A codicil is a legal document that’s used to modify, add to, or revoke certain provisions of an existing Will. Instead of spending time and money writing an entirely new Will, a person can use a codicil to make minor changes or updates.
In this article, we’ll explore what a codicil is used for and what Testators (individuals making a Will) should consider when creating one.
Why is a codicil important?
As we all know, life is unpredictable. Chances are, you will experience multiple life events or changes in circumstances that affect your intentions as set out in your existing Will. For example, the birth of a child, a marriage or divorce, or buying a house.
It's crucial to ensure that your Will remains up to date with your current circumstances and wishes – unfortunately, a Post-It note amendment won’t cut it. A codicil ensures that your last testament reflects your current wishes, without needing a full rewrite.
Is it possible to write your own codicil?
Yes, it is possible to write your own codicil. However, there are several important considerations to keep in mind if you choose to do so:
- Legal formalities. Just like a Will, a codicil must adhere to specific legal formalities to be valid. This means it must be signed and witnessed in a particular manner. A codicil that isn't correctly executed can be challenged and deemed invalid in a court of law.
- Clarity. If you're drafting your own codicil, it's crucial to be as clear and specific as possible. Ambiguities can lead to confusion, disputes, or even legal challenges after the Testator's death.
- Consistency with original Will. The codicil should not contradict any other parts of the original Will unless that's your specific intention. If there are inconsistencies, it may lead to disputes or challenges regarding the Testator’s intentions.
- Seek legal advice. Even if you decide to draft your own codicil, it's always a good idea to have it reviewed by a Solicitor or legal professional with expertise in Wills and estate planning. They can identify any potential issues and ensure that the codicil is legally sound.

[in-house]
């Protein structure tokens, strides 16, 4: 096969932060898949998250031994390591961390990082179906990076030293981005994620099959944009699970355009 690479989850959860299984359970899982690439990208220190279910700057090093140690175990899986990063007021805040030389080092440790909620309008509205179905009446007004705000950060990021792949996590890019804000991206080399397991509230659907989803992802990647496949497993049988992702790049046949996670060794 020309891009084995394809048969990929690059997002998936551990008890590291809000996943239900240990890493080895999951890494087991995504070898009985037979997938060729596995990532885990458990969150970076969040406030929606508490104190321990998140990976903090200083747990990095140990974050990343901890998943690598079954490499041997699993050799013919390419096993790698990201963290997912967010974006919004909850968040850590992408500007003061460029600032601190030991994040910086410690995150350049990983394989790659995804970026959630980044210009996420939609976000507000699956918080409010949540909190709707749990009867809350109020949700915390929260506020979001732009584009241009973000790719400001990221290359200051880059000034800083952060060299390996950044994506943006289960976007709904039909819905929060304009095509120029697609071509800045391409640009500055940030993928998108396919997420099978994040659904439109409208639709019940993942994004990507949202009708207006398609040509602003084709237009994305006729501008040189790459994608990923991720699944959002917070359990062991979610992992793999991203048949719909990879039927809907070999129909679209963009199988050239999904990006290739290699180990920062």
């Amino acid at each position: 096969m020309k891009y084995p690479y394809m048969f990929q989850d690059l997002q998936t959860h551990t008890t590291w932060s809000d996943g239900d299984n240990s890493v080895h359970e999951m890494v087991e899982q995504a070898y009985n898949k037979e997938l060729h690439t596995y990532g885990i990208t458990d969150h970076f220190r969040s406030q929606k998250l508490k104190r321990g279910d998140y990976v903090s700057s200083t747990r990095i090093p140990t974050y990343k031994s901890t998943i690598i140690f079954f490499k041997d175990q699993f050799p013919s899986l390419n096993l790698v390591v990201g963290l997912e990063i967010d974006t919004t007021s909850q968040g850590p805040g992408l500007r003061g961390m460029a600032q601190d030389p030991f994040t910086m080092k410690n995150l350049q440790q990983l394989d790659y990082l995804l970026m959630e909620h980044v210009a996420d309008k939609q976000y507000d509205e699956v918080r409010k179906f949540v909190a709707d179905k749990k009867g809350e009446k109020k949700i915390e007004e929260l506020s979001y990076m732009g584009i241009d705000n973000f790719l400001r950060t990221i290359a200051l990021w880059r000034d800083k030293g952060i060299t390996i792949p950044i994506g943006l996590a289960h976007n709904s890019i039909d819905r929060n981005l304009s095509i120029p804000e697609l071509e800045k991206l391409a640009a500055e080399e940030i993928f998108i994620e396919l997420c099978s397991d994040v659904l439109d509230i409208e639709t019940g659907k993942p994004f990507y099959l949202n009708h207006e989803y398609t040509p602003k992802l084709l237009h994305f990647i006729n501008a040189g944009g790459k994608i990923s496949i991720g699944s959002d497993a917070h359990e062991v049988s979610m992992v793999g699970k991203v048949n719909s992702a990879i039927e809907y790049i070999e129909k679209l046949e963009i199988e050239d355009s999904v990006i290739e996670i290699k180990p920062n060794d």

- Is a codicil the right way to make the changes you want to make? Depending on the scale of the changes you’re making, drafting a new Will might be clearer and less prone to challenges than adding multiple codicils. It’s important to follow the required legal UK protocols when creating a codicil to ensure it stands up to scrutiny and accurately records the Testator's amended wishes.
What could make a codicil invalid?
As stated above, a codicil, just like a Will, must adhere to certain legal formalities to be valid. If these requirements aren't met, the codicil could be deemed invalid.
- Firstly, the person making the codicil (the Testator) must have the necessary mental capacity at the time of its creation. This means they should understand the nature of the document they’re signing and the implications of the changes they’re making. If there's any doubt about the Testator's mental state, the codicil could be challenged on the grounds of lack of testamentary capacity.
- Another critical requirement for a codicil's validity is its proper execution. In the UK, a codicil must typically be signed by the Testator in the presence of two witnesses, who then also sign the codicil in the Testator's presence. These witnesses shouldn't be beneficiaries under the Will or the codicil, or married to a beneficiary, as this could invalidate the Will when the Testator passes.
- Undue influence or coercion can render a codicil invalid. If it's believed that someone pressured or unduly influenced the Testator into making certain changes in the codicil, it can be challenged and potentially set aside by the UK law courts.
- Lastly, the codicil needs to be clear and unambiguous. If its provisions are contradictory or confusing, especially in relation to the original Will, it might lead to disputes and legal challenges, potentially invalidating the codicil or parts of it.
How much does a Solicitor charge for a codicil?
The cost of having a codicil drafted by a Solicitor can vary widely based on several factors. These factors include the complexity of the changes being made, the reputation and experience of the Solicitor, the geographic location of the firm, and the level of service provided.
Many Solicitors charge on an hourly basis, so the total cost will depend on the time taken to draft and finalise the codicil. If you require multiple meetings, consultations, or extensive revisions, the overall price will increase. Some firms might offer a fixed fee for drafting a codicil, which can help in ensuring that you know upfront how much you'll be paying. Regardless of the cost, it's essential to ensure that the Solicitor or firm you choose has expertise in Wills and estate planning to guarantee that the codicil is legally sound and accurately reflects your wishes.
It's always a good idea to obtain quotes from multiple Solicitors or law firms to get a sense of the expected costs. This stands true whether you’re instructing them to draft a codicil or for other services, such as probate and estate administration.
Who are Kings Court Trust?
As award-winning probate specialists, Kings Court Trust is dedicated to serving individuals and families throughout the UK in need of probate and estate administration services. We’ll take care of all the complicated matters after death so you can focus on what matters most to you. We can also be named as Executors in your Will to ensure that your wishes are carried out correctly even if the other Executor(s) cannot act. Read our blog on the benefits of instructing a professional.
If you have any questions about the estate administration process, including how to apply for a Grant of Probate, please reach out to our Client Services Team at 0300 303 9000 or by filling out the form below.